Deliverance Prayers: For Use by the Laity
Publisher: Sensus Traditionis Press
Publication Date: 2016-12-10
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This is designated for use by the laity in waging spiritual warfare from the public domain and the Church's treasury. A great many of the prayers in this book are sadly nowhere else to be found, not even in the depths of the internet. This prayerbook is an absolute treasure! Fr. Ripperger will completely change your approach to spiritual combat.
It would also be of great benefit to watch the the three part series of lectures by Fr. Ripperger on generational spirits and demonic influence: how to identify them, and how to specifically engage in spiritual combat against them. Start watching now. After fully understanding the strategies outlined by Fr. Ripperger, one can use some of the prayers in this book more precisely and more effectively.
"In spiritual warfare, precision is everything. In this respect, spiritual warfare is not any different than any other kind of warfare; the more accurate or specific the weapon, the more effective it will be."
Throughout the history of the Church, various saints and even the Church herself have provided the laity with means of combating the demons that afflict their lives. We are thinking, for example, of the short form of the Prayer to Saint Michael, or even the recommendation for the laity when they are tempted to say to Satan, “In the Name of Jesus Christ, be gone!” The practice of the saints and the Church from the beginning has been one in which strict lines of authority, rights and duties are observed.
As for authority, the Church has observed that the laity do not have the right to use certain prayers because they do not have the requisite authority for their use. Here we are thinking of the 1984 document from the Congregation of the Doctrine of the Faith, Inde ab Aliquot Annis, “It follows also from these same prescriptions that Christ’s faithful may not employ the formula of exorcism against Satan and the fallen angels which is excerpted from that formula made official by order of the Supreme Pontiff Leo XIII, and certainly may not use the entire text of that exorcism.” The subsequent paragraph makes clear the need for the requisite authority from which the power to drive the demons out is necessary: “Finally, for the same reasons, Bishops are asked to guard lest those who lack the required power attempt to lead assemblies in which prayers are employed to obtain liberation from demons, and in the course of which the demons are directly disturbed and an attempt it made to determine their identity. This applies even to cases which, although they do not involve true diabolical possession, nevertheless are seen in some way to manifest diabolical influence.”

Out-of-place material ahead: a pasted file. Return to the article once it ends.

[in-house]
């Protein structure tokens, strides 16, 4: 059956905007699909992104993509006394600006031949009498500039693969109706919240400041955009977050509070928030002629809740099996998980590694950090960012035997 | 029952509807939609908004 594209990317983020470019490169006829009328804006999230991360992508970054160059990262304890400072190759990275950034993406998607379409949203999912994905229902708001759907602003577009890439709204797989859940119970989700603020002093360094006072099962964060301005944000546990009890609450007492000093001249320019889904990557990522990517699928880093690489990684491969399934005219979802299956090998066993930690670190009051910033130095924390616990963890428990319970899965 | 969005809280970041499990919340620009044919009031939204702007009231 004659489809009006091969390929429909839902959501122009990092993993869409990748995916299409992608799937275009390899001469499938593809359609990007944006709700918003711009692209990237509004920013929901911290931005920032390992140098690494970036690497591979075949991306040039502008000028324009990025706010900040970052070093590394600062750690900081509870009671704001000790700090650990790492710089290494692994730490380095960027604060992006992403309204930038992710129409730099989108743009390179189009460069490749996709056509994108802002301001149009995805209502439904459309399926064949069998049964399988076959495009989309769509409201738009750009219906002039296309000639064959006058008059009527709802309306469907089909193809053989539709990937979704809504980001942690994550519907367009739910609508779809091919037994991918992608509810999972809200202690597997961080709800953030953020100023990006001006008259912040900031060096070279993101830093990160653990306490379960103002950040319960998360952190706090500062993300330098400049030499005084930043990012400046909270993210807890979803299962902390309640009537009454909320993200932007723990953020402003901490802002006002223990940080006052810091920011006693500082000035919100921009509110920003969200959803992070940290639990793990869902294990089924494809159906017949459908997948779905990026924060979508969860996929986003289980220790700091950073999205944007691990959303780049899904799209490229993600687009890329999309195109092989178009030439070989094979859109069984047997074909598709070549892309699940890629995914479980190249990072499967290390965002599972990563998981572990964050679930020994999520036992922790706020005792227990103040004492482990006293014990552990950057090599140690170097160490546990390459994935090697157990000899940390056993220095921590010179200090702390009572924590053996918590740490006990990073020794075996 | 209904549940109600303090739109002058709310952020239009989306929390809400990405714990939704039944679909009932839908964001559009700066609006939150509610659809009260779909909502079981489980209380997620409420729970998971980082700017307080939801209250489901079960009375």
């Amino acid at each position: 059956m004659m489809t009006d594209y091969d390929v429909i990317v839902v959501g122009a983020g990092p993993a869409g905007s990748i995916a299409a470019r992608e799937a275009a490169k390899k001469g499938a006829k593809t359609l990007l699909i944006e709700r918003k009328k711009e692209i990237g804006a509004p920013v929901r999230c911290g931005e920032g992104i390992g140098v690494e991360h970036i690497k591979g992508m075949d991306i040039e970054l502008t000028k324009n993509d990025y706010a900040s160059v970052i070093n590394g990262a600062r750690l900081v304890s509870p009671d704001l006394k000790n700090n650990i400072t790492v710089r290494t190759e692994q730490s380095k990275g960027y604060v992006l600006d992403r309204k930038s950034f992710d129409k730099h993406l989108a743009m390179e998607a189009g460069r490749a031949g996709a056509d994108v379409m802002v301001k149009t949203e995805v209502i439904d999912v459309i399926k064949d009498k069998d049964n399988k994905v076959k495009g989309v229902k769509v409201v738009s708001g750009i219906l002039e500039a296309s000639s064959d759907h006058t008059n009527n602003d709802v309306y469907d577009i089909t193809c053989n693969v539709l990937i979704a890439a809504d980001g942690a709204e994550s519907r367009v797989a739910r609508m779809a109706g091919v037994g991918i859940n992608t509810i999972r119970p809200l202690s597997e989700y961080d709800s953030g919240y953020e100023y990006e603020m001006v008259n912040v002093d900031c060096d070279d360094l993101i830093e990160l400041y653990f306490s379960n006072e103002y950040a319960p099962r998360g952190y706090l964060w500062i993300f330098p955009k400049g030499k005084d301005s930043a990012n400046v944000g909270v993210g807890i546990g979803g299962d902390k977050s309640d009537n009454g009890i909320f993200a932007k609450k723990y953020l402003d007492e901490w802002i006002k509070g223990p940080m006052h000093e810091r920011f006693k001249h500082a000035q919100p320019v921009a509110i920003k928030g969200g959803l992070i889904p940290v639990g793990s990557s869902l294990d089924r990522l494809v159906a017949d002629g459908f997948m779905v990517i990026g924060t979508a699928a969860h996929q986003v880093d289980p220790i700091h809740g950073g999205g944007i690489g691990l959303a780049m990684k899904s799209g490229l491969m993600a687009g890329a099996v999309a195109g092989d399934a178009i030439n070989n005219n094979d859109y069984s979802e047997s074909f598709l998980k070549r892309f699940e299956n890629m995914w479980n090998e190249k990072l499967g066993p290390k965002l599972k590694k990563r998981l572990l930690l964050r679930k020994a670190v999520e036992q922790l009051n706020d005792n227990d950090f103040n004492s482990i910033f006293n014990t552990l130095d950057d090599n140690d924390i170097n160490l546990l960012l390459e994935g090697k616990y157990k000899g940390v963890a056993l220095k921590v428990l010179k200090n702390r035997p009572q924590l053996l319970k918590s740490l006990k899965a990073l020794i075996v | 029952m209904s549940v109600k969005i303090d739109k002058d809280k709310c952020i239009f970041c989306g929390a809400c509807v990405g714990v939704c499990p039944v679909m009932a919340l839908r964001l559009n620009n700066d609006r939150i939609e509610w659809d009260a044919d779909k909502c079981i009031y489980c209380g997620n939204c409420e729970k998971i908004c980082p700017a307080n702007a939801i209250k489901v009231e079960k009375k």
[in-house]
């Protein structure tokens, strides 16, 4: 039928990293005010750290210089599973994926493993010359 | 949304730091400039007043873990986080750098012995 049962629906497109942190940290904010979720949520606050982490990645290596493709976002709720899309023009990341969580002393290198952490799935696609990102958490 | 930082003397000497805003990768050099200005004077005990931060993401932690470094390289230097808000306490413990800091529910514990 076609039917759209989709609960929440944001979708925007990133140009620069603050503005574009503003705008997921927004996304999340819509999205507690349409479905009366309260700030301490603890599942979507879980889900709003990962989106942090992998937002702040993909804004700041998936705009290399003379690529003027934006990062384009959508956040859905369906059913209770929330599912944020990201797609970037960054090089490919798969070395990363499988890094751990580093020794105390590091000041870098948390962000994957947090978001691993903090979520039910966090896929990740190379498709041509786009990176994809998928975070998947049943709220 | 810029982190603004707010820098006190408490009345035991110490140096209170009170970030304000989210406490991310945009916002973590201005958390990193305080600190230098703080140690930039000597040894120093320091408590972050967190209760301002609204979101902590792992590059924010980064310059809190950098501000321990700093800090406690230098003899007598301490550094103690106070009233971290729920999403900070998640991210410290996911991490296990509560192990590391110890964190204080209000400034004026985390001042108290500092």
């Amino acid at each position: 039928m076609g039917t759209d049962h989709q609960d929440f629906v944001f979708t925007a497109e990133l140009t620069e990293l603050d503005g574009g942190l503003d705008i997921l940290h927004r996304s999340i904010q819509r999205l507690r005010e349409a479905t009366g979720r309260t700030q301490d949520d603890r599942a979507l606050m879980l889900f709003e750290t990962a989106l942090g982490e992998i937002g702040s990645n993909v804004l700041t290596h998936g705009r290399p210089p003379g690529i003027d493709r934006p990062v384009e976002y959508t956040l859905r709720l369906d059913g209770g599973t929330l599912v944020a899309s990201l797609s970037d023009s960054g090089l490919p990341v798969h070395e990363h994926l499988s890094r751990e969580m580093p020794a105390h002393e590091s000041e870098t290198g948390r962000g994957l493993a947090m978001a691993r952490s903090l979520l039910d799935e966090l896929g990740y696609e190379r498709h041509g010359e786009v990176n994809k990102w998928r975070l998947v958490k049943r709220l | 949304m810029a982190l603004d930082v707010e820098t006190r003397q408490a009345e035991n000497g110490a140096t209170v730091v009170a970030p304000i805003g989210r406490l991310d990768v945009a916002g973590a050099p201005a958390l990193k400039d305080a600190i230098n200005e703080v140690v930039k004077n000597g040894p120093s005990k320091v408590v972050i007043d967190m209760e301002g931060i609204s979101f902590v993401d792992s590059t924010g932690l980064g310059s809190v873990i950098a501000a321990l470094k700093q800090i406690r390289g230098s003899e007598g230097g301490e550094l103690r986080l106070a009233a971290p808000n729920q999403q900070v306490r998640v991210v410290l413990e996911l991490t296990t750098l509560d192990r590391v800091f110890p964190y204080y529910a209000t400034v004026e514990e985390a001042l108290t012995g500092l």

The Church in her wisdom and experience has always known that authority is one of the primary requisites in order to drive a demon out. Since diabolic influence occurs in our bodies (and not in our souls), the laity may use prayers as long as they are not forbidden by the Church and which, by their nature, do not imply an authority one does not have. It is for this reason that this book has been put together, viz. to provide the laity with prayers that they can use licitly and without retaliation. For it is when we remain under the authority structure that God has established by the divine positive law (i.e. the authority of the Church) and the natural law, that we remain protected. For this reason, if the laity always remains within the confines of the authority that God has given to them by the natural law, such as commanding the demons to leave their own bodies or those over whom they have authority by the natural law (such as their children or wife, etc.), then they will experience little to no retaliation, as a general rule.